KPMG Case Study Prompt
The year is 1950. You are Standard Oil Company of New Jersey (now known as ExxonMobil), a company that excels in the refining and marketing of petroleum products. The success of your company depends, in part, on your ability to maintain adequate levels of petroleum supply.
Following national energy shortages experienced during WWII, it is clear to your company that securing a source of foreign oil is key to maintaining your supply, and hence your market share. You have been approached, separately, by two other petroleum companies to enter into joint ventures.
One company, Gulf, is interested in establishing drilling rights to a large field located in the small Arabian-peninsula nation of Kuwait. They have offered you a large stake in the venture.
A second oil company, Royal Dutch/Shell, has offered you an equally large stake in a venture to establish drilling rights to a large field located on the border of Iran and Iraq.
You do not have the resources to enter into both ventures. Which one do you choose and why?
Case Study Overview
This KPMG case study involves an oil/gas company in the 1950s. The company has 2 offers on the table to enter into strategic partnerships that will provide access to petroleum, critical for the client’s success. Which partnership should the client pursue, with profitability being the ultimate goal?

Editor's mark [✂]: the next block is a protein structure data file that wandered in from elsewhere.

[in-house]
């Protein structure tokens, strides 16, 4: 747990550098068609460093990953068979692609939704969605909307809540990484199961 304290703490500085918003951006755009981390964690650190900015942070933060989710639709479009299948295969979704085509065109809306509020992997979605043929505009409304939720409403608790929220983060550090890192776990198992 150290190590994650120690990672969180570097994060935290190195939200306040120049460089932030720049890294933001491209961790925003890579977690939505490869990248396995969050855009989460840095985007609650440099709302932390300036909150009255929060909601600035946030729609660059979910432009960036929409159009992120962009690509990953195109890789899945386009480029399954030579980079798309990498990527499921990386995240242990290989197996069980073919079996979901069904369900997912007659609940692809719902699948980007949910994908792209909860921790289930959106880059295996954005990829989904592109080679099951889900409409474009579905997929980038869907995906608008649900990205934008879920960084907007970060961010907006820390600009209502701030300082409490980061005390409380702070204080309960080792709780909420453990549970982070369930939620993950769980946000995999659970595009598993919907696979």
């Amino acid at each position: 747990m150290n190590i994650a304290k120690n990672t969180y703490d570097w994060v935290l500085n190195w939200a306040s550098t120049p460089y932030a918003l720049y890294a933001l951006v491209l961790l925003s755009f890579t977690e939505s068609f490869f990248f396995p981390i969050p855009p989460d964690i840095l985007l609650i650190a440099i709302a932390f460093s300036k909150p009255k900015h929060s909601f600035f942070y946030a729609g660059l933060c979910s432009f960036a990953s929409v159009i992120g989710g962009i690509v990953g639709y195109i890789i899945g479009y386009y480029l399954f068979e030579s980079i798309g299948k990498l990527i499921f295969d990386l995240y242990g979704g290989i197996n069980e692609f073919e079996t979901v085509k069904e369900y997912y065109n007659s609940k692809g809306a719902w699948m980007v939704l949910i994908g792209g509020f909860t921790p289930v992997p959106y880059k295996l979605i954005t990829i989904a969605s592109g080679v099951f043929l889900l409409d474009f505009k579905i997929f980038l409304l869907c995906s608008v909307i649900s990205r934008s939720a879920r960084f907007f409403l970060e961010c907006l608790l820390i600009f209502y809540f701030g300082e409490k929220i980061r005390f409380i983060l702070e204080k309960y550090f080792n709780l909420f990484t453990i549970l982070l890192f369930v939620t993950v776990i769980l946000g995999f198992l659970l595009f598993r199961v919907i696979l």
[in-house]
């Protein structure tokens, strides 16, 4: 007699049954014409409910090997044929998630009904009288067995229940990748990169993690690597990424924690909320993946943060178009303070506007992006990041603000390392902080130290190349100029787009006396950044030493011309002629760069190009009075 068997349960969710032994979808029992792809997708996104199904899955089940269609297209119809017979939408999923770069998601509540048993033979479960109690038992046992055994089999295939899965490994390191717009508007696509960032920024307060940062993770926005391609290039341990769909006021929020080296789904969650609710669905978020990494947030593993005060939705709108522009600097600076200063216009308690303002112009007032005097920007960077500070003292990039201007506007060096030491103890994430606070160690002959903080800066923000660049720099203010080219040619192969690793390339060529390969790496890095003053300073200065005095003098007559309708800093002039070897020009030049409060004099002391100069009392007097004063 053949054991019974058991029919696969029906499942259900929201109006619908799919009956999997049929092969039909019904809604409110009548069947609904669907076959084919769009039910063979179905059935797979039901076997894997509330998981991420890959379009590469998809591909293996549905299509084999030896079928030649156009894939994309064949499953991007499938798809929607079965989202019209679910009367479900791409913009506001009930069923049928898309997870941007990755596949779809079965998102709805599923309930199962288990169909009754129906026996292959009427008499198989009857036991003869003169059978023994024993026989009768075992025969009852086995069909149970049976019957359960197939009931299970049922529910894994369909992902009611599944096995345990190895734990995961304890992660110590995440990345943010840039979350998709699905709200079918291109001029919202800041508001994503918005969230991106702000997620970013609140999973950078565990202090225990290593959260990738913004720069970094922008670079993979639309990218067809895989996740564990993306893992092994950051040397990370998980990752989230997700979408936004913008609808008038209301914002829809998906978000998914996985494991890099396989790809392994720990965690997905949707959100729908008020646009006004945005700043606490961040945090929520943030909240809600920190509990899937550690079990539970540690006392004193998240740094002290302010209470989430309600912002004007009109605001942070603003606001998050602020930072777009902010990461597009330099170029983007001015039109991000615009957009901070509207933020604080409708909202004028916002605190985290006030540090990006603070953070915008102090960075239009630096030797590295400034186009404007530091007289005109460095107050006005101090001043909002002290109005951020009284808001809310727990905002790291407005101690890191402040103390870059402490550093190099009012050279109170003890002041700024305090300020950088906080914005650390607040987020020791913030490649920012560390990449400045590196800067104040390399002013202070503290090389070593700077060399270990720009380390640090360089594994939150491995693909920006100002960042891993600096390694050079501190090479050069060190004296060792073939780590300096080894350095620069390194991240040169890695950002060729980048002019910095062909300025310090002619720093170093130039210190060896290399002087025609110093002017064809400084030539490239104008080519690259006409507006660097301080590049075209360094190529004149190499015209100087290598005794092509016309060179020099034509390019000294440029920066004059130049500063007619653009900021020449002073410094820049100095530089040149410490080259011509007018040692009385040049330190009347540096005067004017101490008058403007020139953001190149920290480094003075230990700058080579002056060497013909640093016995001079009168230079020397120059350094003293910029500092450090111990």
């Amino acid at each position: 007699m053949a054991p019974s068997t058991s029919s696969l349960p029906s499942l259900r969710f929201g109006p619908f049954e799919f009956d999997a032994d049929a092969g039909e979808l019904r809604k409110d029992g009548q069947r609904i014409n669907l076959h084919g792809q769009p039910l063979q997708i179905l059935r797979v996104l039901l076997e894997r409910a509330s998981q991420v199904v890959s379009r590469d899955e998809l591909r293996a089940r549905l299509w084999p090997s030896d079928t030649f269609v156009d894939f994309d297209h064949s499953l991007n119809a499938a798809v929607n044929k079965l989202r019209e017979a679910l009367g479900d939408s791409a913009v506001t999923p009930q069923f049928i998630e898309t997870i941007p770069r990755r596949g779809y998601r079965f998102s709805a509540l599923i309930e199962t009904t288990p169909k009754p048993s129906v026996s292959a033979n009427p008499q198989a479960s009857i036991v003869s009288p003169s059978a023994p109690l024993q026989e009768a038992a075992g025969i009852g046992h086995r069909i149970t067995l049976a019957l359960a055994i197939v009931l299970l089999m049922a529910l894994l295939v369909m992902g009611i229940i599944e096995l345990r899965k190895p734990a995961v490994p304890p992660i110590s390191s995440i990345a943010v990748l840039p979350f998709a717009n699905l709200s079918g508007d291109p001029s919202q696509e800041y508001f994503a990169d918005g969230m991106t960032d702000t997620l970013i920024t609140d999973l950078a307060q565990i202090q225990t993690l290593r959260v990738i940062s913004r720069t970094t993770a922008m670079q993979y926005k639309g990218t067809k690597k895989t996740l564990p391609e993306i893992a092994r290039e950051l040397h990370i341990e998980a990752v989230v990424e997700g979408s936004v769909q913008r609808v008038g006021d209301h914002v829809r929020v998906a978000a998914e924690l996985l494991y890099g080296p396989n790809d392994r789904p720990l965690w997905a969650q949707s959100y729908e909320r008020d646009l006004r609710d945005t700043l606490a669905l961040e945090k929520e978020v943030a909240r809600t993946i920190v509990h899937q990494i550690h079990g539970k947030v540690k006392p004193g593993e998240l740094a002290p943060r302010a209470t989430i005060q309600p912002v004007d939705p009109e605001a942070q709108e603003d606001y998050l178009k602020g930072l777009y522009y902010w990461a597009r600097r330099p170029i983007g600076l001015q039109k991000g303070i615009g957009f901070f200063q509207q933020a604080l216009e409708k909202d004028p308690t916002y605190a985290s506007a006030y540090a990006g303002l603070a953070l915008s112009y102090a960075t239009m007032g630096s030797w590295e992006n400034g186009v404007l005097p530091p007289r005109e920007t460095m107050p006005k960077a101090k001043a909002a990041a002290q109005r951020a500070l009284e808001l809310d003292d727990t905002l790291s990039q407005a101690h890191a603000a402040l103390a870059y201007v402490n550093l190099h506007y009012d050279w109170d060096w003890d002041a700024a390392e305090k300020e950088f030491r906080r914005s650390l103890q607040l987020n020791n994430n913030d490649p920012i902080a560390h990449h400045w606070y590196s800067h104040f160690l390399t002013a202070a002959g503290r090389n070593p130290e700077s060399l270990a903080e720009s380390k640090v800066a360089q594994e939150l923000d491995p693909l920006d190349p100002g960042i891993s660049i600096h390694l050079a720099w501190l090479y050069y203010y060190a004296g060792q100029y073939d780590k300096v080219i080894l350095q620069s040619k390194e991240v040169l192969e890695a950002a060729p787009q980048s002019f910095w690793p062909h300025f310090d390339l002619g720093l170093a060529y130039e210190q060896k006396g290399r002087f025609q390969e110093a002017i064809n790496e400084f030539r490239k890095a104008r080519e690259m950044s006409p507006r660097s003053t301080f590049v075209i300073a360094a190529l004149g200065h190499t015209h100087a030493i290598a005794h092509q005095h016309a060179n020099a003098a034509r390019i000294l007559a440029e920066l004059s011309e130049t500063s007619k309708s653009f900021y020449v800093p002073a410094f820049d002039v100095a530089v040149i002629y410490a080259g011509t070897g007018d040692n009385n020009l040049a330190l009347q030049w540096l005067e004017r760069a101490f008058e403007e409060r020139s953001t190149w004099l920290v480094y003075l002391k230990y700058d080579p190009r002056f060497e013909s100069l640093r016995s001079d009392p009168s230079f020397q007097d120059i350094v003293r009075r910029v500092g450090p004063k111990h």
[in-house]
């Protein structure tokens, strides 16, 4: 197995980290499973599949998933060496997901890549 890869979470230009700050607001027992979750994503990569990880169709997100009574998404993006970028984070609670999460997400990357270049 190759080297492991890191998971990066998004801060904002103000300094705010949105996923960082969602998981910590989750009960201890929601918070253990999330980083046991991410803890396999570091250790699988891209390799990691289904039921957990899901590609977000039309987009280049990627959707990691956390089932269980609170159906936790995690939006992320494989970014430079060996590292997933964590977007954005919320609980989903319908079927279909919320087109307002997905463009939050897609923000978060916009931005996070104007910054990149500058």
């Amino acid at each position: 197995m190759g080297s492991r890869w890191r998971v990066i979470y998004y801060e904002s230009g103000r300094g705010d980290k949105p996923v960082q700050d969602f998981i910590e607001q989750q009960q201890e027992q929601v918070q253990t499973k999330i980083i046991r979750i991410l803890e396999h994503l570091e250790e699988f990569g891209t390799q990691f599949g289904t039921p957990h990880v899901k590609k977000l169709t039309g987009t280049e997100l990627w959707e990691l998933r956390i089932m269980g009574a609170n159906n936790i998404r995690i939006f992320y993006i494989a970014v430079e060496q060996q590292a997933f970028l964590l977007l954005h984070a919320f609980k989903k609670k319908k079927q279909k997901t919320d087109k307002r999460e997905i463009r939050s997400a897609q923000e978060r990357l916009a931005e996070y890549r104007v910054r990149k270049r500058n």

Use the Profitability Framework as part of your structure to solve the case. Keep in mind to work outside the basic frameworks to build the structure that will give you the best chance at solving the case problem. Don’t try to force a business situation to fit into a framework!
Preparing for a first round interview? This KPMG case study is a good practice case for a first round at KPMG. The case doesn’t have any math diagrams to solve.
KPMG Interview Tips
What does KPMG look for in its case interview candidates? Quant proficiency and attention to detail.
Need mental math practice? Do drill-based practice using our free math drills.
In this KPMG case study, make the most of your case practice by identifying 1 area with room for growth. Make that area a focus in your case practice.
Book time with an expert coach who can help you identify gap areas in your case prep.
There is no substitute for quality case prep
Access 500+ consulting cases (including answers) that represent 25+ firm styles and 4 levels of difficulty - all for one low price.
Already purchased the Case Library? You'll probably need to log in to your account first.